by Sherone Rogers
There is a very unique neighborhood in the Netherlands. It is called the village of Hogewey in Weesp, but you might have heard it referred to as the “Dementia Village,” for that is what it is. Every resident of Hogeway suffers from advanced dementia and is sympathetically cared for by village workers, who are specifically trained to deal with people with dementia and outnumber residents two to one. Residents don’t necessarily know they are being looked after: caretakers work as shop assistants, hair stylists and groundskeepers, to name a few positions.
There has been a lot of care and thought put into every detail of Hogewey. The grounds and buildings are designed to reflect the general style of most neighborhoods in the Netherlands. Six or seven residents share each house, which is furnished and decorated according to the time period when the residents’ short-term memories stopped functioning properly. Whether it was the 1950s or the 2000s, wallpaper, dishes, and even tablecloths are meant to increase comfort for residents and make it easier for them to adapt.
While this is indeed a manufactured reality, it seems to be just what this population needs. Hogewey co-founder Yvonne Van Amerongen explains that, in hospitalized surroundings, dementia patients often go to look for home. In the village, residents feel at home and don’t wander off as much.
Dr. Sanjay Gupta, reporting for CNN, stressed some of the other benefits of Hogewey, where there is an intentional openness, residents are free to roam about, and there is access to shops, the theater, and other amenities that increase residents’ sense of independence. There are special modifications to keep everyone safe, such as a single locked entrance to the village, sensor-operated elevators, and side-by-side bicycles which enable residents to go for a bike ride with a nurse, volunteer or visiting family member.
Money is never exchanged: groceries and other purchases are included in the cost of living in Hogewey. Products do not even have prices.
There are twenty-five clubs focusing on different interests that help to stimulate the mind and slow the brain’s deterioration. Residents are encouraged to exercise, keep active, and maintain social contacts and are found to eat better, get off of medications, and live longer than their counterparts in traditional nursing homes. They also seem to have more joy, which is like at least partly attributed to enjoying life and feeling welcome.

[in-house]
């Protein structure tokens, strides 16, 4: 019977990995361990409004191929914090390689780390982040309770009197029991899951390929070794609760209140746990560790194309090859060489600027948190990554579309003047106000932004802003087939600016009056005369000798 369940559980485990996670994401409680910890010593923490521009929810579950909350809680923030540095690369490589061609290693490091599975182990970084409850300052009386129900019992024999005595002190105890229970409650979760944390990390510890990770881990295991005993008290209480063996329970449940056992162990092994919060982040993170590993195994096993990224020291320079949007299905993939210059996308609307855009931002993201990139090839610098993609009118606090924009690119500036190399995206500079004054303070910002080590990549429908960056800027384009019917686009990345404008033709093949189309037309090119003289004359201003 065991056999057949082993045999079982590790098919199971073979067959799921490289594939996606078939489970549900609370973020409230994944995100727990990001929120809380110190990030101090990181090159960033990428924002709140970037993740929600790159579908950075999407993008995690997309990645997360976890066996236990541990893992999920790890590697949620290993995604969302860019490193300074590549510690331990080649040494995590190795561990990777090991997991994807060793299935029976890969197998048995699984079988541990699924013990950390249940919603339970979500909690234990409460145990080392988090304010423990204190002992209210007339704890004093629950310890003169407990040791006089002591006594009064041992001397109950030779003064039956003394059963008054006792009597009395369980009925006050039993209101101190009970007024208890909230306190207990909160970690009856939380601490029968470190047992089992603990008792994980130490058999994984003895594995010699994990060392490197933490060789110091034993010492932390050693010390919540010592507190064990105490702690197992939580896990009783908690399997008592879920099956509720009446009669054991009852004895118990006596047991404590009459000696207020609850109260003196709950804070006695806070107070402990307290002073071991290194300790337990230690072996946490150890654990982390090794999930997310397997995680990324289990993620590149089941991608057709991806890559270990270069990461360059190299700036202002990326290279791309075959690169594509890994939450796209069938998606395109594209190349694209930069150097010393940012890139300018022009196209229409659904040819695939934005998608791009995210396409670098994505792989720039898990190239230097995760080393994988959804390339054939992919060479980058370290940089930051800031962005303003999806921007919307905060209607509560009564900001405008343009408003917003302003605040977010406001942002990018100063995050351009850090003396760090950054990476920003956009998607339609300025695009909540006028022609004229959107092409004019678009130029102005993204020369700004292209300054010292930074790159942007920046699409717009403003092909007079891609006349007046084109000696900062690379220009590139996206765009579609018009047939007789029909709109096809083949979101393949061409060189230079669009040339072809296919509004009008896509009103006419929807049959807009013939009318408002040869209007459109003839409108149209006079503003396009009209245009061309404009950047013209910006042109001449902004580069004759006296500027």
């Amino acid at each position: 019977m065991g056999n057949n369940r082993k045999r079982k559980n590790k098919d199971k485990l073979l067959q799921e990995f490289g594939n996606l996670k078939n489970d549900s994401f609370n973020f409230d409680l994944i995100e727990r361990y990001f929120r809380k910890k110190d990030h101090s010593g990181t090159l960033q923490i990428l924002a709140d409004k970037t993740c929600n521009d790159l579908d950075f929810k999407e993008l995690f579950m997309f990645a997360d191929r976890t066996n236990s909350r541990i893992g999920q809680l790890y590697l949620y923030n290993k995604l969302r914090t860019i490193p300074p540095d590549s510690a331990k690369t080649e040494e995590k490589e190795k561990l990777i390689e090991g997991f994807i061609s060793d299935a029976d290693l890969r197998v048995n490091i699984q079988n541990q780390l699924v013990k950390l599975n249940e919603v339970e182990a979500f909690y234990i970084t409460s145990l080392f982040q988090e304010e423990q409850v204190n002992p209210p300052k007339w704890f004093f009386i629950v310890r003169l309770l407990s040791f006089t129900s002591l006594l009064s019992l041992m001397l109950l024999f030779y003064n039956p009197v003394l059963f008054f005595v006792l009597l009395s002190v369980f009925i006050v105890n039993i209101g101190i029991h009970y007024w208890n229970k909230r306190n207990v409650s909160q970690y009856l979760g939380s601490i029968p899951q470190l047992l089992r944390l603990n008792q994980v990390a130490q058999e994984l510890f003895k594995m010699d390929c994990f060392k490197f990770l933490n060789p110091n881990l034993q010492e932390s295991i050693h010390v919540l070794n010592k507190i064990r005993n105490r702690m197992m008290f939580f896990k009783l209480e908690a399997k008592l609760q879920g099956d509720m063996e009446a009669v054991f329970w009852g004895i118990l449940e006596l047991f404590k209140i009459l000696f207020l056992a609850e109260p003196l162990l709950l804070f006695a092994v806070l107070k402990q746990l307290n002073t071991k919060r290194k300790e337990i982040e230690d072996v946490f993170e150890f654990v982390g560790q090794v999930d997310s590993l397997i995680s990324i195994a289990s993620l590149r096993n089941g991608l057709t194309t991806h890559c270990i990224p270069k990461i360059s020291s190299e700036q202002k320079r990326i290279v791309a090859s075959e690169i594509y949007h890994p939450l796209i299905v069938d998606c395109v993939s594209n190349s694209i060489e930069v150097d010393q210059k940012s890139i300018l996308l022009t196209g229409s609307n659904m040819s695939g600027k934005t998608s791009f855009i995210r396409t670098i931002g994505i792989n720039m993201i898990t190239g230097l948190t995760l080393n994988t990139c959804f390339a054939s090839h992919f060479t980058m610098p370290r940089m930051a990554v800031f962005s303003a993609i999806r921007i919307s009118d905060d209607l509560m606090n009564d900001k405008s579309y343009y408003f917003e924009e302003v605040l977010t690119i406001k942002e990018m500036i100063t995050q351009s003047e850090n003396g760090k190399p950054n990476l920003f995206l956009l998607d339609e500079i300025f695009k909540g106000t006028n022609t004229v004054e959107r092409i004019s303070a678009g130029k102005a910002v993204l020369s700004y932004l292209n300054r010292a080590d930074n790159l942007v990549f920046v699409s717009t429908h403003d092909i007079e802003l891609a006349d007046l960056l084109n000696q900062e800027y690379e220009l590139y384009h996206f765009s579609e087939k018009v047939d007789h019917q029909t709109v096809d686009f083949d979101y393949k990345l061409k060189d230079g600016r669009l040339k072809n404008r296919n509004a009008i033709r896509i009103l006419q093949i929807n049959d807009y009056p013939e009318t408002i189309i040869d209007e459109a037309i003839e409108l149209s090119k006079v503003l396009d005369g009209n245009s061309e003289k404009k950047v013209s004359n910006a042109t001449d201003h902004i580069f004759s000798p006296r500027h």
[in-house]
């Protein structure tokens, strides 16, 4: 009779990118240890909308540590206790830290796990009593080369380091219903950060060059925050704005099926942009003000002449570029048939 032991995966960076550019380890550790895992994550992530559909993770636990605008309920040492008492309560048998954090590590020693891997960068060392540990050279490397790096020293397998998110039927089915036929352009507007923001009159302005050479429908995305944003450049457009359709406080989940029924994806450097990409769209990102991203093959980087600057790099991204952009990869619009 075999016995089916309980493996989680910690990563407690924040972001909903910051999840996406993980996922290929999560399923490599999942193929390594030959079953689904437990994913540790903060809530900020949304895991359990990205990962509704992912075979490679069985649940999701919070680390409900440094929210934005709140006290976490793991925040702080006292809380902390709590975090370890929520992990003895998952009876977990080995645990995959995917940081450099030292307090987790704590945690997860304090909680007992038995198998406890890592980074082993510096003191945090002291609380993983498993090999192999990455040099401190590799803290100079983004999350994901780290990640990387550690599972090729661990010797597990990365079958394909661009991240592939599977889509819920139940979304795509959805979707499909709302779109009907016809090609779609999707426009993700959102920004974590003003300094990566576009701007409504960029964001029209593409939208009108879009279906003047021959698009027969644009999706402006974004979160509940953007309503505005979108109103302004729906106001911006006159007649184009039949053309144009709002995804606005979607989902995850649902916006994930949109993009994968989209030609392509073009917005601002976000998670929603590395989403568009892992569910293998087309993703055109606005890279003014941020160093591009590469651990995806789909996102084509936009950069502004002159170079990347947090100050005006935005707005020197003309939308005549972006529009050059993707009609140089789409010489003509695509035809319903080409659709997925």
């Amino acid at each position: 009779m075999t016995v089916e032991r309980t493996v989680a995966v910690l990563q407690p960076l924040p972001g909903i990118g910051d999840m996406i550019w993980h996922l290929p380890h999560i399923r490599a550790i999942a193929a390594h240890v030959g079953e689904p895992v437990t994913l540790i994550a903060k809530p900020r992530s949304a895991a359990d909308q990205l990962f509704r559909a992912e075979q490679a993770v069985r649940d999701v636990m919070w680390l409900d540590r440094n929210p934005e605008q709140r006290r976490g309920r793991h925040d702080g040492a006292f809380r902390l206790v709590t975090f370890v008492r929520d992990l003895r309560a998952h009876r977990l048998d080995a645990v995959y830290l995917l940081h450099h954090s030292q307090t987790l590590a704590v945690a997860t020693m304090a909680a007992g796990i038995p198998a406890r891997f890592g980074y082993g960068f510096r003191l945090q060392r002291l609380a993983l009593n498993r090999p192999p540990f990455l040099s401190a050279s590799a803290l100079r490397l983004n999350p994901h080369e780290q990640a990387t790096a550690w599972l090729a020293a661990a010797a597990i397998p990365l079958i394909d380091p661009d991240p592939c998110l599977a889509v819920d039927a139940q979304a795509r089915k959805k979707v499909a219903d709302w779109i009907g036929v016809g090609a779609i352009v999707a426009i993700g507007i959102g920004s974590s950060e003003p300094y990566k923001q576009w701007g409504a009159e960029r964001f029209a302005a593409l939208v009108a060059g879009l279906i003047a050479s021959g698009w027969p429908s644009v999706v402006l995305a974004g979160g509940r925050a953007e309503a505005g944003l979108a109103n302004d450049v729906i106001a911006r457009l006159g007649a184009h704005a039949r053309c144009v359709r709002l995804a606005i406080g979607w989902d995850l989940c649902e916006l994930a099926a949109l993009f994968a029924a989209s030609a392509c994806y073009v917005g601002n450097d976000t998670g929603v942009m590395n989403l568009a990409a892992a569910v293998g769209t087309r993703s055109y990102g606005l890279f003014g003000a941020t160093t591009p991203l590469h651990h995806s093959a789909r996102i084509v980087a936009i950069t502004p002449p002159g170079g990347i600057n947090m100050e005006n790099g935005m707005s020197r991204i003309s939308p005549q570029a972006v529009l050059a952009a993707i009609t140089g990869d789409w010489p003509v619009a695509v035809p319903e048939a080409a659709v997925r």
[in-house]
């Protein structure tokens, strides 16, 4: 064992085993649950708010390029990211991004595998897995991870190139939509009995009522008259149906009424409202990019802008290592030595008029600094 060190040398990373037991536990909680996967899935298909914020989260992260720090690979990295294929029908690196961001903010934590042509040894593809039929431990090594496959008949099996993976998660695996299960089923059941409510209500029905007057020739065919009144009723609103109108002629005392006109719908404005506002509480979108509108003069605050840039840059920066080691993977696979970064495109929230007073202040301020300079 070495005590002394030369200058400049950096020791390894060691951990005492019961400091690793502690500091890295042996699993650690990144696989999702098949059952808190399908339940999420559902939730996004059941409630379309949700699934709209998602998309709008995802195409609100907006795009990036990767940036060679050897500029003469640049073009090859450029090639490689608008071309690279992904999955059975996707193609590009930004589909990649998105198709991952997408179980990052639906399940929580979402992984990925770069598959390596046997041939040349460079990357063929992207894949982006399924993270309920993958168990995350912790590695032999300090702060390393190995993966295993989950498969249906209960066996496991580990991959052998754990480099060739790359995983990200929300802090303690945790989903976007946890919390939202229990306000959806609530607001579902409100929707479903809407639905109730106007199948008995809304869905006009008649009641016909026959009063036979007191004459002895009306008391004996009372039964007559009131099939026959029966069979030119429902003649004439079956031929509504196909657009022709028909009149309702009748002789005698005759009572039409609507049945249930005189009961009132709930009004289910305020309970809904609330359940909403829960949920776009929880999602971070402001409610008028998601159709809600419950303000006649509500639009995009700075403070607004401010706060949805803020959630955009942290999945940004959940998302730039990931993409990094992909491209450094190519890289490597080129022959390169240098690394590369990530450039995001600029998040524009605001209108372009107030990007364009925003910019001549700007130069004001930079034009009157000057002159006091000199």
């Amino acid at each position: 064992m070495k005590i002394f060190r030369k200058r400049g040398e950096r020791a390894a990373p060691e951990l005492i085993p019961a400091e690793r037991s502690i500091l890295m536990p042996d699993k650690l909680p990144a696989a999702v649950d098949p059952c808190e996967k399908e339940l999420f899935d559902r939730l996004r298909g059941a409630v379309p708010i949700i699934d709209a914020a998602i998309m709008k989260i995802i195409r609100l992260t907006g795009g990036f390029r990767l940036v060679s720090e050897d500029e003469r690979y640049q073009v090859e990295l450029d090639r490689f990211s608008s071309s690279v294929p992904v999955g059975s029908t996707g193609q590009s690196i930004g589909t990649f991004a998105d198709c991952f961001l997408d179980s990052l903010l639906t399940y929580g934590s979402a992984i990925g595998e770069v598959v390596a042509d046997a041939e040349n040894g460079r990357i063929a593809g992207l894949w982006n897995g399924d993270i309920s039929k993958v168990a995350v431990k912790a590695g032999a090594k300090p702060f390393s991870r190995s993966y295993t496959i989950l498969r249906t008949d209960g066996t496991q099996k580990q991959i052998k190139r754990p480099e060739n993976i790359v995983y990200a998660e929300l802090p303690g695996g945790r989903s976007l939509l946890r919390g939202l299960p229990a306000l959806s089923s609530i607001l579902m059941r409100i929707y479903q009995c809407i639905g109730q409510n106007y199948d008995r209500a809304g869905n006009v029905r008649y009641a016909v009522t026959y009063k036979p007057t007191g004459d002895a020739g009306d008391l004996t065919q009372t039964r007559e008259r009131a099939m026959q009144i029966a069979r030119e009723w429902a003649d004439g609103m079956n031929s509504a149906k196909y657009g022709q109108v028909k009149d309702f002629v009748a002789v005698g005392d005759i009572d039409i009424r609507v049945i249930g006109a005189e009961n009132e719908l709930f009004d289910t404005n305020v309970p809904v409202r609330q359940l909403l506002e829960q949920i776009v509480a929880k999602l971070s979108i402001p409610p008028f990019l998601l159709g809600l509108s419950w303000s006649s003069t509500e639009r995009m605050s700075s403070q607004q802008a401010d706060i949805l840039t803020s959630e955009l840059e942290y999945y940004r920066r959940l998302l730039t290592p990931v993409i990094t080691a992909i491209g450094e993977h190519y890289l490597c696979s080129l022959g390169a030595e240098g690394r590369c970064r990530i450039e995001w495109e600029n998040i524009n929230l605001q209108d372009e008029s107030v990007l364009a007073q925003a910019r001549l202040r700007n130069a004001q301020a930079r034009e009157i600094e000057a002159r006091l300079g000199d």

Music is also a big part of residents’ lives. Music connects with the part of the brain that functions the longest, so residents and caretakers make music and sing together. It has been found that people who can no longer speak and would ordinarily be robbed of a means of communicating are still able to sing. Caretakers believe they have learned to somewhat understand what these non-verbal residents are trying to communicate based on the songs they sing. This is important partly because aggressive behavior in those with dementia is often triggered by confusion or frustration. The ability to communicate needs and feelings, as well as the ability to recognize their surroundings and have feelings validated, cut down on these potentially harmful emotions.
Some believe it is unfair to dupe those with dementia by presenting villages like Hogewey as “real” but experts generally agree that complete honesty can be disorienting and upsetting to dementia patients. Van Amerongen says, "We protect our residents from the unsafe world. They do not understand the world outside this because the outside world doesn't understand them."
Hogewey is government-funded, receiving the same funding as traditional nursing homes. The cost per resident is about $8,000 per month, as compared with an average cost of $7,698 for a private room in a traditional nursing home in the United States. With such a comparable cost and so much more to be gained by dementia patients, I wonder why the Hogewey model isn’t being adopted more frequently here in America.
The number of Americans living with dementia is four to five million and in 2016, Alzheimer’s and other dementias cost our nation $236 billion. I believe that putting some of this money into improving the quality of life for those of us affected by dementia would be a sound investment, not only for patients, but for caregivers and healthcare providers, as well. The success of Hogewey has spawned “copycat” villages as close as Canada, and Miami Jewish Health Systems has announced plans to transform some of its existing campus “to give dementia patients more freedom by creating a safe space where they're not confined to their rooms,” according to Aleksandra Sagan of Canada’s CBC News. I think that being safe, happy and not confined to a room are reasonable expectations and what we would all like for ourselves and our loved ones. With that in mind, I would like to see more spaces where those with dementia can be cared for while roaming freely here in the land of the free.
Blog posts are written by Shore House members and staff.